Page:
A congressman who is hoping to become the next House Agriculture Committee chairman came to San Joaquin County on Wednesday. Rep. Mike Conaway, R-Texas, who is also a certified public accountant, came to attend a fundraiser and learn more about agricultural issues specific to California.
Several Lodi-area farmers gathered Wednesday at Woodbridge Crossing to share lunch with Conaway and explain what they see as the major issues facing local farmers.
Conaway's district in Texas is dominated by cotton, cattle, sheep and goats, he said.
Conaway said he visited California last October to campaign for Republican candidates. In the process, he learned a lot about California's agriculture.
"There's a wealth of agriculture (in California)," Conaway said. "I was shocked, absolutely stunned. Everything you and I like to eat, chances are that California produces it."
Conaway said that the proposed tunnel that would transport Delta waters from Northern California to the southern San Joaquin Valley and to Southern California urban areas should remain out of the hands of the federal government.
Lodi-area Rep. Jerry McNerney, D-Stockton, has actively opposed the transfer of water to Southern California as proposed, and lobbied state officials on the issue.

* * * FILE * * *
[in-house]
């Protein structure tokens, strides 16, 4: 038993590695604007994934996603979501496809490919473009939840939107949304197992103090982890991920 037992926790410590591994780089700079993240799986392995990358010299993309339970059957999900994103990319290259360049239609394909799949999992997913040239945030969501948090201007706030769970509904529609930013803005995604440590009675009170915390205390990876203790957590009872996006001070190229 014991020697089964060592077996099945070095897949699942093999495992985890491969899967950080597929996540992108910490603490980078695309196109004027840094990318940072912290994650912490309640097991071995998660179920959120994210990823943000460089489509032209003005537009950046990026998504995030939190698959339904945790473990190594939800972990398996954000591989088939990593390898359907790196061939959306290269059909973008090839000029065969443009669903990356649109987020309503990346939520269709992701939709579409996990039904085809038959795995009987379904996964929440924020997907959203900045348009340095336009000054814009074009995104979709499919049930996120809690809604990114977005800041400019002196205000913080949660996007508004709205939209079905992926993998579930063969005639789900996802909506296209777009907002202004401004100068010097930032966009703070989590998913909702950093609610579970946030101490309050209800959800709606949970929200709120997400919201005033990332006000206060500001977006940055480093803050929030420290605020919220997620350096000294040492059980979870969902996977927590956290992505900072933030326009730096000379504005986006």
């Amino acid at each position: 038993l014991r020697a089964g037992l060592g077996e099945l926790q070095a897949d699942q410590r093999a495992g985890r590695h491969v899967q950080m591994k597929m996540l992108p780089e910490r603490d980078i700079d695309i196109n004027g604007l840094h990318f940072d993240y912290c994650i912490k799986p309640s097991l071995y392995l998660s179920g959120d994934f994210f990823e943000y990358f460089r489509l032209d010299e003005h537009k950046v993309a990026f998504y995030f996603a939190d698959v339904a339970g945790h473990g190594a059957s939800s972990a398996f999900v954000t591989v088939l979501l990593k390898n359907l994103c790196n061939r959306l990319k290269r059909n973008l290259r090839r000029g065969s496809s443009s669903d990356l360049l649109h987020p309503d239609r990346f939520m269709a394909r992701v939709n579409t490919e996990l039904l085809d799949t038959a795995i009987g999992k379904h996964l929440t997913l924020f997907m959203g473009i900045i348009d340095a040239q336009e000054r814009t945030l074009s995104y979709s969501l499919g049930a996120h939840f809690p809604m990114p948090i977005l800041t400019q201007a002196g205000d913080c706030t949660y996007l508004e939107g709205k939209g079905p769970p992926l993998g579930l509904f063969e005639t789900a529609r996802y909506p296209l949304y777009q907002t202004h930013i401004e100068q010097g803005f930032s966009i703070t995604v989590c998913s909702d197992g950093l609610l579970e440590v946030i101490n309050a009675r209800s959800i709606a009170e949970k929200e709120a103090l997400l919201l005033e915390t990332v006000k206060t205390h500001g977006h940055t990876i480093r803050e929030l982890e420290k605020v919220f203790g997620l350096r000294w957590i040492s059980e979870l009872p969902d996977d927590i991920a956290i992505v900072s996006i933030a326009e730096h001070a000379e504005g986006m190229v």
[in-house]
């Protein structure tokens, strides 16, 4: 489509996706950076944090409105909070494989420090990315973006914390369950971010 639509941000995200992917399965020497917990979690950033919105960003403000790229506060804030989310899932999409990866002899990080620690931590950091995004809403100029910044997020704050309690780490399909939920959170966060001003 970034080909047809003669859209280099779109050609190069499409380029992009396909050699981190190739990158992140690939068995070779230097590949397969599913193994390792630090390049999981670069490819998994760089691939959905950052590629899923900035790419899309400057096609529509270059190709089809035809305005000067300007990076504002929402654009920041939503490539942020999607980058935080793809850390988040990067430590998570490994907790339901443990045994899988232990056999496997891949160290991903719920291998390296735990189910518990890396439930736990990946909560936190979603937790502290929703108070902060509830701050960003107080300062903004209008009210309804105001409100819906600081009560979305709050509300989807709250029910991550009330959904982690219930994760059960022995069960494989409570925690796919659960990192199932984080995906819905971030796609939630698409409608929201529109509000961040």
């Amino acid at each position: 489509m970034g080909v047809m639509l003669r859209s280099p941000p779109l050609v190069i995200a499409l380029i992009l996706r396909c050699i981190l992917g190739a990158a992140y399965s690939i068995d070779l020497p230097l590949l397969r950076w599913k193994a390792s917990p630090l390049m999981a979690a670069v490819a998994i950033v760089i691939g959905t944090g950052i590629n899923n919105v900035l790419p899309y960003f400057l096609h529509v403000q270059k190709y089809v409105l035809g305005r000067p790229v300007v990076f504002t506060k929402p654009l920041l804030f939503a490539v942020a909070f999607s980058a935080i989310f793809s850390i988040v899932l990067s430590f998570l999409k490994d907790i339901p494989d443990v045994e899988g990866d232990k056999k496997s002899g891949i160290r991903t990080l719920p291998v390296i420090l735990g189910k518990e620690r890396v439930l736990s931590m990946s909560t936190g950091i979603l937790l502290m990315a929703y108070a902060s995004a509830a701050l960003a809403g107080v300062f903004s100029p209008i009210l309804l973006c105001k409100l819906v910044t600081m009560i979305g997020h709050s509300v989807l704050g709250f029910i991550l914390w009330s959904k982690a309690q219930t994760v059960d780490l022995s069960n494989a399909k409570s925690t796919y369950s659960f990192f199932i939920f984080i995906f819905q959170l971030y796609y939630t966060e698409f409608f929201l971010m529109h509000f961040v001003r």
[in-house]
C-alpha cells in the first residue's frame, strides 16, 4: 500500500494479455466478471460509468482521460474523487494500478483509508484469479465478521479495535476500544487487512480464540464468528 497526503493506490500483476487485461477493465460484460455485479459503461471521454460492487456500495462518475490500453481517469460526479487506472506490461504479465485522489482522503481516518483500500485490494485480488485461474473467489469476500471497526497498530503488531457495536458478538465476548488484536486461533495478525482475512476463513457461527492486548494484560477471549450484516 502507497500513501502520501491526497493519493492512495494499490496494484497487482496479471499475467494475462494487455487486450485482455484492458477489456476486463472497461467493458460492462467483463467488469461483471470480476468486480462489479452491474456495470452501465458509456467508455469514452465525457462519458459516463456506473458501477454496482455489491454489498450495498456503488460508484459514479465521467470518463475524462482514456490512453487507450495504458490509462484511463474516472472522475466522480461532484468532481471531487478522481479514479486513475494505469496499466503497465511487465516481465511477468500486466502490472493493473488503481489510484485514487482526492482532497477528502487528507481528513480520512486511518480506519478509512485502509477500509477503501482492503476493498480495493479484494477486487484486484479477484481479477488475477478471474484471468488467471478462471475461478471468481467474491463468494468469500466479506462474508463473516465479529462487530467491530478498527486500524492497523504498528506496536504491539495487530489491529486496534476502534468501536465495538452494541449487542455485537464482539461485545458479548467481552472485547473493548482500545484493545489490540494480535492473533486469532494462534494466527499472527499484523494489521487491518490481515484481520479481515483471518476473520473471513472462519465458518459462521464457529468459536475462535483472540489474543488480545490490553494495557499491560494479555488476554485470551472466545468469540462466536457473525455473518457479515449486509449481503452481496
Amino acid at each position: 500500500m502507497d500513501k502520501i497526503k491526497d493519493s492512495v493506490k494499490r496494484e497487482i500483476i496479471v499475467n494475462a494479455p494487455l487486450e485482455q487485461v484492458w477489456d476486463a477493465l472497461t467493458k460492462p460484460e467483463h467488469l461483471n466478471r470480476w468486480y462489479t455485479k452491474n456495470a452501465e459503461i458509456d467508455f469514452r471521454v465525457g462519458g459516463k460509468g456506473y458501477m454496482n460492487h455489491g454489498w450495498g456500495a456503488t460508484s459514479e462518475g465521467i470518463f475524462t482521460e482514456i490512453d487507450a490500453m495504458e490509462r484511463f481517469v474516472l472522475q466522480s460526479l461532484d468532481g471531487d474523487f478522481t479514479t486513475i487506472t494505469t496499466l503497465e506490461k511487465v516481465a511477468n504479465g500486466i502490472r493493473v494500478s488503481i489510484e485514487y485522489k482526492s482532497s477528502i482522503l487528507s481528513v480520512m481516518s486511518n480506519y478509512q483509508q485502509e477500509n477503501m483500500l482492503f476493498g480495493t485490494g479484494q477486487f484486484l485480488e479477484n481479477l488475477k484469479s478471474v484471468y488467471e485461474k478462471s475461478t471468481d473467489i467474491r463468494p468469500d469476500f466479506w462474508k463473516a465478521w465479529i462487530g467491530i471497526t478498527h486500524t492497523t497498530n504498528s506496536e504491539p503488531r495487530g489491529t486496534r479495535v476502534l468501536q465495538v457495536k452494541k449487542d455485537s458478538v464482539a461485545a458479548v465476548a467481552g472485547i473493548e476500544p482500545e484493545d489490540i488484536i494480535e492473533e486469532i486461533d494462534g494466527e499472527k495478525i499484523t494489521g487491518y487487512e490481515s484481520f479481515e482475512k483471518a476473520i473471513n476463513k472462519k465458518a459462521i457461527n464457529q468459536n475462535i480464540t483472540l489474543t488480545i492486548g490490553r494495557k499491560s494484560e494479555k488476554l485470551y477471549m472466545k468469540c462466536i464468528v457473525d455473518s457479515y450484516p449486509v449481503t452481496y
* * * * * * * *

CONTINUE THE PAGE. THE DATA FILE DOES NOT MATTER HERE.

"As long as we (in Congress) keep out of water issues, the better," Conaway said. "California can take better care of its water than anyone in Washington."
The luncheon and farm tour for Conaway was arranged by Steve Ding, owner of Woodbridge Crossing and chief of staff for former Rep. Richard Pombo of Tracy.
Ding said he's glad that Conaway is a CPA because there aren't very many in Congress. He's also glad that the Agriculture Committee has turned its focus toward farm issues. Until Pombo took office after the 1992 election, the Ag Committee's members were more interested in food stamp eligibility than agricultural issues, Ding said.
Guests included local farmers Rudy Maggio, David Phillips, Hank Van Exel, John Kautz and Brad Goehring. Also present to meet with Conaway were John Feliz of Food-4-Less Stores and Kenny Watkins, a Linden resident who is first vice president of the California Farm Bureau.
Distributed by MCT Information Services
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